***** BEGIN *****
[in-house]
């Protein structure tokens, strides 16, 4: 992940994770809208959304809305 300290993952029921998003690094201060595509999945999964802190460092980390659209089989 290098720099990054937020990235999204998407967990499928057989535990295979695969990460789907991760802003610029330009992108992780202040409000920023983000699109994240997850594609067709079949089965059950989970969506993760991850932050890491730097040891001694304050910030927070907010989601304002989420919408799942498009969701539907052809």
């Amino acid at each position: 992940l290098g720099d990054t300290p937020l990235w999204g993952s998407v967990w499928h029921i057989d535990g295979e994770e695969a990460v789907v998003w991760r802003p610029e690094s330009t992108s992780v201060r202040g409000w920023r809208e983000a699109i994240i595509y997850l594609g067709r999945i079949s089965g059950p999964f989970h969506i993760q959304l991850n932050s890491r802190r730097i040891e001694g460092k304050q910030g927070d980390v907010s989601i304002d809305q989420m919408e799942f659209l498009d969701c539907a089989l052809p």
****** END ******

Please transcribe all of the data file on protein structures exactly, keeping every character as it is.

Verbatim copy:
[in-house]
């Protein structure tokens, strides 16, 4: 992940994770809208959304809305 300290993952029921998003690094201060595509999945999964802190460092980390659209089989 290098720099990054937020990235999204998407967990499928057989535990295979695969990460789907991760802003610029330009992108992780202040409000920023983000699109994240997850594609067709079949089965059950989970969506993760991850932050890491730097040891001694304050910030927070907010989601304002989420919408799942498009969701539907052809």
């Amino acid at each position: 992940l290098g720099d990054t300290p937020l990235w999204g993952s998407v967990w499928h029921i057989d535990g295979e994770e695969a990460v789907v998003w991760r802003p610029e690094s330009t992108s992780v201060r202040g409000w920023r809208e983000a699109i994240i595509y997850l594609g067709r999945i079949s089965g059950p999964f989970h969506i993760q959304l991850n932050s890491r802190r730097i040891e001694g460092k304050q910030g927070d980390v907010s989601i304002d809305q989420m919408e799942f659209l498009d969701c539907a089989l052809p």